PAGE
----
Napa Valley Cabernets that sell for more than $100 a bottle aren't all that rare anymore, but how about one with a screw-cap closure?
This September, PlumpJack in Oakville will release its Cabernet Sauvignon Reserve 1997 -- a rich, seductive berry- and chocolate-flavored wine -- and half of the 300-case production will be fitted with twist-off screw-caps. It may sound like a risky proposition for a high-caliber Cabernet, but PlumpJack's owners, frustrated by bad corks spoiling wines, think the time is right to test market alternatives.
Defective corks, which can impart a moldy flavor to wines, are a controversial subject among winemakers. Most readily acknowledge that bad corks spoil too many good wines, yet wine marketers have cringed at the thought of alternative closures. Screw-caps in particular have long been associated with inexpensive jug wines -- not the kind of image upscale wineries want to promote. And no winery has wanted to be the first to try them and perhaps tarnish its image.
But Gordon Getty, the wealthy San Francisco philanthropist who is a part-owner of PlumpJack, encouraged his partners to try screw-caps, and they agreed to bottle half of the Reserve with twist-off closures.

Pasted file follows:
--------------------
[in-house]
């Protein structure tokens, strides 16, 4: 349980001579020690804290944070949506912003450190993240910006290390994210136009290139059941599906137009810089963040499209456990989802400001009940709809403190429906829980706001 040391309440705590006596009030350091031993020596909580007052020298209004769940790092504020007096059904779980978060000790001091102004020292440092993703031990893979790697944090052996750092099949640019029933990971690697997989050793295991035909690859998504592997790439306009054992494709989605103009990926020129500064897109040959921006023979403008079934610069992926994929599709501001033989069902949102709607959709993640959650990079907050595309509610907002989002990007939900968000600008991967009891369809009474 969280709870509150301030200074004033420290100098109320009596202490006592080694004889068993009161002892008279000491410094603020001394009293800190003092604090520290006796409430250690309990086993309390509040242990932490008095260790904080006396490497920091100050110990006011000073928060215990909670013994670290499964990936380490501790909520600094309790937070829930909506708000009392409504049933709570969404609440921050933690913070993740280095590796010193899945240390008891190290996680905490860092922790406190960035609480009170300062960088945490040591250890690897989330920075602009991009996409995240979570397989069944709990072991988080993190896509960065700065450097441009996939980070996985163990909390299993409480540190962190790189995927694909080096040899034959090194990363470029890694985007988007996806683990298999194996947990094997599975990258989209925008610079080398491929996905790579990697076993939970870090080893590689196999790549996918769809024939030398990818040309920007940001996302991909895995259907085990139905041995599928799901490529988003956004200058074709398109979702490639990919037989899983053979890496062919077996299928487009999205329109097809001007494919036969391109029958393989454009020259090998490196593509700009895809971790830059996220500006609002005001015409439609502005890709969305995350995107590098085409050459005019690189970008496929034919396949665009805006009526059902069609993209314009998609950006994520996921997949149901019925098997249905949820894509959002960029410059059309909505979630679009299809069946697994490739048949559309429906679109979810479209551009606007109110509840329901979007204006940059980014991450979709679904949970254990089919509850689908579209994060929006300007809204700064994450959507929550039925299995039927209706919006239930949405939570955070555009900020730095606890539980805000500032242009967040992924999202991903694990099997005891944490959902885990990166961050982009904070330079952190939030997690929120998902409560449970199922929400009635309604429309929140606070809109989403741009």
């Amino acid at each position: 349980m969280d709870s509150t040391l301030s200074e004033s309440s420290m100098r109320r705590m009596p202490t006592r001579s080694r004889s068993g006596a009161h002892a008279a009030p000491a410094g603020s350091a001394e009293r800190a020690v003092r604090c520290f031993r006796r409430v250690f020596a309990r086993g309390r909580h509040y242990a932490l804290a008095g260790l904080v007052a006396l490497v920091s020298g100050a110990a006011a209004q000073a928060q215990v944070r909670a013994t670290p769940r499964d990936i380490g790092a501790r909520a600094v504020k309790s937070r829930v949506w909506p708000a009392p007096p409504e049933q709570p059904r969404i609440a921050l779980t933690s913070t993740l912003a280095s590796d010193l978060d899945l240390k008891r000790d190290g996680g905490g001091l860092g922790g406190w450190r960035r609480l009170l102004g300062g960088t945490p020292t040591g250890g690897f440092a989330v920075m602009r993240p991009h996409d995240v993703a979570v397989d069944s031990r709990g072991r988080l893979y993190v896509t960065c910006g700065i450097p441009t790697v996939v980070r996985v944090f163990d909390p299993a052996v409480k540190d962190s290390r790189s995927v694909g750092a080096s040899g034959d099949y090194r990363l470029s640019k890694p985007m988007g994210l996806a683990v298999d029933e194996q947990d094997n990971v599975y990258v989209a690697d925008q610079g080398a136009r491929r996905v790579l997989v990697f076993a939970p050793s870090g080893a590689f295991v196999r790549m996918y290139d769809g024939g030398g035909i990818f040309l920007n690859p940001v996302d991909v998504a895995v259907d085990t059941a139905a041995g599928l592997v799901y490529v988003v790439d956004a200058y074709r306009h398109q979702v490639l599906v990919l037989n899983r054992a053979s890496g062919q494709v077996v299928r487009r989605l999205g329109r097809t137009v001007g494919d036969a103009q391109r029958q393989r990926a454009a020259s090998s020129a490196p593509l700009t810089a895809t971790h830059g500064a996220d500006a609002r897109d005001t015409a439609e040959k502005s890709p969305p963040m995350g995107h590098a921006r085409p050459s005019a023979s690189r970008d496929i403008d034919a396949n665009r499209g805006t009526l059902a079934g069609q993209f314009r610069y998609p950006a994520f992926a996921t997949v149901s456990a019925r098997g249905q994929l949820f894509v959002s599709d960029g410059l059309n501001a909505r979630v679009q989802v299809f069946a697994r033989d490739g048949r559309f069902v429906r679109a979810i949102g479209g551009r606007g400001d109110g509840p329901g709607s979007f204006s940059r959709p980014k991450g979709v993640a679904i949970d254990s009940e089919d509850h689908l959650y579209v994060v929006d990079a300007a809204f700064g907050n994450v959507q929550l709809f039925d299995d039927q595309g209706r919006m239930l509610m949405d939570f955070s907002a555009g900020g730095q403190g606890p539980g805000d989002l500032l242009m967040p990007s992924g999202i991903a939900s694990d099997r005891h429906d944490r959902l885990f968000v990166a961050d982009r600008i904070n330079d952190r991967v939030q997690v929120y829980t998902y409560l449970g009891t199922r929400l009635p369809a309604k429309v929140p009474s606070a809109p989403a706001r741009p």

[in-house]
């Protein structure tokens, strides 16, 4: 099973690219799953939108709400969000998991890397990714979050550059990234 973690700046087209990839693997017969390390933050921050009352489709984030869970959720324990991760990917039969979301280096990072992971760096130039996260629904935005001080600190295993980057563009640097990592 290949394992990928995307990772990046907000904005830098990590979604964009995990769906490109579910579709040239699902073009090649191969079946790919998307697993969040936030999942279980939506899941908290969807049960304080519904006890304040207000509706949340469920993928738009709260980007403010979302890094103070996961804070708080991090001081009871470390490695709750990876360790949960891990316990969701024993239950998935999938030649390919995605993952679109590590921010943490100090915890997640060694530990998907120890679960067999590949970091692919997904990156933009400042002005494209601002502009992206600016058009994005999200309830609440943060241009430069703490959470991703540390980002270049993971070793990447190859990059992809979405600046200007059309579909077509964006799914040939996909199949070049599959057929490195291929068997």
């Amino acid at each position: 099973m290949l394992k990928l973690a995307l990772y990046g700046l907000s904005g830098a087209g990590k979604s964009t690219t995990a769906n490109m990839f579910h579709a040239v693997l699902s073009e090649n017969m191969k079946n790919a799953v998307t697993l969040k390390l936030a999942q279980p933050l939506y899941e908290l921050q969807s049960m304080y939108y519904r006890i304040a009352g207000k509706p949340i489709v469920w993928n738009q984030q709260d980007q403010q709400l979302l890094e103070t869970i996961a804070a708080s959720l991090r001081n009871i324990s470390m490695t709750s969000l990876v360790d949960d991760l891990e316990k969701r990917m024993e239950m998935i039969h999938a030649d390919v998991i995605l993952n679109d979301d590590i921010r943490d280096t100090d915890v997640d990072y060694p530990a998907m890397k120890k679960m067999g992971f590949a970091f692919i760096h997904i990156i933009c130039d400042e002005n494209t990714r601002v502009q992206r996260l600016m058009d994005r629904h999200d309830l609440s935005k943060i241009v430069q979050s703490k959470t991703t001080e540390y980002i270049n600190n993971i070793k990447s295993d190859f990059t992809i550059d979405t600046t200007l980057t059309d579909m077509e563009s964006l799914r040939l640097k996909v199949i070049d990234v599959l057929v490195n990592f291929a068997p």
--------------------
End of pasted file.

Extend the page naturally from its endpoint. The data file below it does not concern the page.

"Gordon had the same frustration many of us did with the 'corky' taint," said John Conover, general manager of PlumpJack. "We thought of alternatives, and the screw-cap came to mind immediately."
PlumpJack will release its 1997 Reserve with the screw-cap version selling for $135 a bottle, while the bottles sealed with corks will sell for $125.
No one knows for sure whether consumers will find the screw-caps appealing or a put-off, admitted Conover. Furthermore, research comparing the aging effects of corks and screw-caps is also inconclusive. "We looked at research in bits and pieces, and there's no conclusive evidence either way as to which one is better," Conover said.
But PlumpJack hopes to find out, encouraged in part by other wine professionals troubled by tainted corks. "It's an experiment that we hope will start a dialogue" about the pros and cons of screw-caps, said Conover. "A lot of people have told us, 'It's about time.'"
At first glance, the twist-off Reserve bottle looks just like the cork-finished bottle, except for the thread rings around the neck. The fill level of the wine is the same.
Ordering a limited number of specially designed bottles cost PlumpJack more money, Conover said, but if the winery ever decided to put screw-caps on more of its wines, it would result in a savings.
PlumpJack, which also owns a fine wine shop and restaurants in San Francisco, is known for its innovative style, and the screw-cap fits in nicely. "We're willing to buck the trend and try something new," said Conover.
Check out recent ratings of PlumpJack wines.
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